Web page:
Dealing in dystopia

June 25 marks the 111th birthday of novelist George Orwell, best known for his dystopian masterpiece 1984. Dystopian books such as Orwell’s explore social and political structures within an often dehumanized, doomed society. We asked three fiction writers for the key elements of a good dystopian story.
Published: May 15, 2014


“Figure out how your story is relevant. Sure, premise, plot and character are all important in dystopian fiction, but the key is to understand how your story will shine a new light on our world today, and use that understanding to guide your writing.”
—J. Gabriel Gates, Blood Zero Sky

 “It’s important to keep in mind that the dystopian elements of a story are merely a framework for your world and characters. When you focus on the struggle of people to love, to progress and to evolve within these at times outlandish constructs, you create a story that’s vivid while remaining relatable to readers.”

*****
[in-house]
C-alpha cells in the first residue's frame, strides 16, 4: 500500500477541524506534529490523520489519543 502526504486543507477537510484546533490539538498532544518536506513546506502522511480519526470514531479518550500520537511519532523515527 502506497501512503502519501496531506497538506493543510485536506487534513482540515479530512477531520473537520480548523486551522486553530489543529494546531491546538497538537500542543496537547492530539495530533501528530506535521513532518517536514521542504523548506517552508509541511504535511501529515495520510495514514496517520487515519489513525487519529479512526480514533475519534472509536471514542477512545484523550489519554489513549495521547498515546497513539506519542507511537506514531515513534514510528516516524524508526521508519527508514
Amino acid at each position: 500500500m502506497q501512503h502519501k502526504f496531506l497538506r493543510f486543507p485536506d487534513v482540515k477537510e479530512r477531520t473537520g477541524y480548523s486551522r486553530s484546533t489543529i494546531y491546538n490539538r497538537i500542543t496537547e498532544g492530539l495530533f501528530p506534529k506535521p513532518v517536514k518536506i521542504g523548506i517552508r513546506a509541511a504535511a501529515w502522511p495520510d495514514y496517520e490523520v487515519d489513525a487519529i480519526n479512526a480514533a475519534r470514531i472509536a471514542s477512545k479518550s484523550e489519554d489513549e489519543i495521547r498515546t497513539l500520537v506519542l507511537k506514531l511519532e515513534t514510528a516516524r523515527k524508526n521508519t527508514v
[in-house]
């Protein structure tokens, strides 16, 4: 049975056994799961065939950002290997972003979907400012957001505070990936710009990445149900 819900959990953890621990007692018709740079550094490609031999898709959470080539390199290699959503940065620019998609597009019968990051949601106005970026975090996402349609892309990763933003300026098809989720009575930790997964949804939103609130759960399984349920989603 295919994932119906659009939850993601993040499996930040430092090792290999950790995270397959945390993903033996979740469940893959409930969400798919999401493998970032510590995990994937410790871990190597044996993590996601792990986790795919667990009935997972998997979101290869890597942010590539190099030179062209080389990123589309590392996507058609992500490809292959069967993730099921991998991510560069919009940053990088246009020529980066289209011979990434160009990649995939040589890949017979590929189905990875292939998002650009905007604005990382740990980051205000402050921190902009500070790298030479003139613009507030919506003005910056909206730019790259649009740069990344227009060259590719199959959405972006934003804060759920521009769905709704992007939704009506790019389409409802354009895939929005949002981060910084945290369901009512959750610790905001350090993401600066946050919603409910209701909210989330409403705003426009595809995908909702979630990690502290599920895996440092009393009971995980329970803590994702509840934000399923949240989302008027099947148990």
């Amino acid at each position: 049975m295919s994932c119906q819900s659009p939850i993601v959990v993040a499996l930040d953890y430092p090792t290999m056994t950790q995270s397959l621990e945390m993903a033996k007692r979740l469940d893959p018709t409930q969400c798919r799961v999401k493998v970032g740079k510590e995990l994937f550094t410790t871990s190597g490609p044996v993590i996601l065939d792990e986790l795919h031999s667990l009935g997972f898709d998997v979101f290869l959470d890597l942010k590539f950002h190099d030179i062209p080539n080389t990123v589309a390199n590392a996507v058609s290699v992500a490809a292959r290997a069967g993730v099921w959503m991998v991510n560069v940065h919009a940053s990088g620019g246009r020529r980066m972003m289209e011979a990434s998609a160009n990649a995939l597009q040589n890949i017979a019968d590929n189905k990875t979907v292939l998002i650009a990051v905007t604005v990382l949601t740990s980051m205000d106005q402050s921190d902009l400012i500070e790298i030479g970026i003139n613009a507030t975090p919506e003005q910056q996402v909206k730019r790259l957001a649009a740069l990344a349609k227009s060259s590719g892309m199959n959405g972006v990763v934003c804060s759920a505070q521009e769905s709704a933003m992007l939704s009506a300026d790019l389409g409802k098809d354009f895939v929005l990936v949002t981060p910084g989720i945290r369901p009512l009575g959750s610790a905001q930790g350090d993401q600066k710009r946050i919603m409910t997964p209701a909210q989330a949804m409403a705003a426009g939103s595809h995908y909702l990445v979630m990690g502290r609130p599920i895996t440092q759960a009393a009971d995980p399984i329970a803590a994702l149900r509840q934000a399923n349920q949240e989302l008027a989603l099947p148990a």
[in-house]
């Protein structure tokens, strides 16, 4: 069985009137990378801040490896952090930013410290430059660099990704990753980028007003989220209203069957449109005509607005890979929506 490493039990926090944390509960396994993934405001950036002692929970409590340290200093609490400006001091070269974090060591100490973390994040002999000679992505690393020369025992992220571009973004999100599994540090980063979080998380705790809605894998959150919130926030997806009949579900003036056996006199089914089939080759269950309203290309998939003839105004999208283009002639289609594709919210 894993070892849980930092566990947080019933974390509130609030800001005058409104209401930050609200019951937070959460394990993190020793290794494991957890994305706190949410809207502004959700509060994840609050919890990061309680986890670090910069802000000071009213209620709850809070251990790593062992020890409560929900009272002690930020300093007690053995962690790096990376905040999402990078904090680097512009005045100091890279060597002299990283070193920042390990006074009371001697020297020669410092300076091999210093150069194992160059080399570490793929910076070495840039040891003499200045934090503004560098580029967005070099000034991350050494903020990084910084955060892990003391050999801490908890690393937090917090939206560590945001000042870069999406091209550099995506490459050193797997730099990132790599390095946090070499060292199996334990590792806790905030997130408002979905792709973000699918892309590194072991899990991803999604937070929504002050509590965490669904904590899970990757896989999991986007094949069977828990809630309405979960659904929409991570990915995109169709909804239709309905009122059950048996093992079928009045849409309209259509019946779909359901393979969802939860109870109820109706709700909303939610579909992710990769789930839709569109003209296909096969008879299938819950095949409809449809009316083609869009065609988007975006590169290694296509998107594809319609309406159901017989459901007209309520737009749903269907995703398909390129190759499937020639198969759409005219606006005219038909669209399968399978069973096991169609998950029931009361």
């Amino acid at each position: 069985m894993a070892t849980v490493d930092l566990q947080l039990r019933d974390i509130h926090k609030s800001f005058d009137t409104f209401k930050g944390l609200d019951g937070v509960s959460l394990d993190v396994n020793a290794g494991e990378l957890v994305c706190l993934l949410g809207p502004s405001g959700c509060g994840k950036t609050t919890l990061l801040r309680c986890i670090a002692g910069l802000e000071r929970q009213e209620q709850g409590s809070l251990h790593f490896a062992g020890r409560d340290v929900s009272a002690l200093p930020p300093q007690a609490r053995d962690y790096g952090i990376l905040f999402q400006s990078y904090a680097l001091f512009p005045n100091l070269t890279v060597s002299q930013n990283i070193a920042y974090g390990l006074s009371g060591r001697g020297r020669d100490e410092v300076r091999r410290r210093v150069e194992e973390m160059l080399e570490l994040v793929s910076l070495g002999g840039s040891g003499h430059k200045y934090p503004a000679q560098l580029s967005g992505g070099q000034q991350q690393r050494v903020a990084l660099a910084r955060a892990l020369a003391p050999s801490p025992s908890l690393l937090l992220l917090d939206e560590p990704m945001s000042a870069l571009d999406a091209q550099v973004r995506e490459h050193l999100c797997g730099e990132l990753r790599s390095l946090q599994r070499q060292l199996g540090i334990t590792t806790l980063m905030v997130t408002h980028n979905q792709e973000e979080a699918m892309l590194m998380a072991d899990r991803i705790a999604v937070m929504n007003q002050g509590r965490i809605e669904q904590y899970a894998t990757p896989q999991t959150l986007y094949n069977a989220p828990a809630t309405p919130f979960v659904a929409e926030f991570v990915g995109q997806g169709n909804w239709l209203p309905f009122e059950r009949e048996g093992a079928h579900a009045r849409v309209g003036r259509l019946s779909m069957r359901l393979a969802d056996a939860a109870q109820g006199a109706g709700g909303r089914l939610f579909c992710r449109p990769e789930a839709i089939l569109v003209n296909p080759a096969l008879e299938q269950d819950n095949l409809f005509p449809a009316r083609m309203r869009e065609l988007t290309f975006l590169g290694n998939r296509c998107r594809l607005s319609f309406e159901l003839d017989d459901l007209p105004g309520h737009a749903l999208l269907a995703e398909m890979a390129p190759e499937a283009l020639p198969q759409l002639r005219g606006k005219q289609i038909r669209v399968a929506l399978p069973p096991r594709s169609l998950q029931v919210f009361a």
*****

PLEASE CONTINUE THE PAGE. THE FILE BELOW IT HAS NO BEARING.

—Gennifer Albin, Crewel World trilogy

“For me, a good dystopian story, no matter how fantastical the setting, should be shaded with reality. It should dissect, defamiliarize and interrogate the world.”
—Samantha Shannon, The Bone Season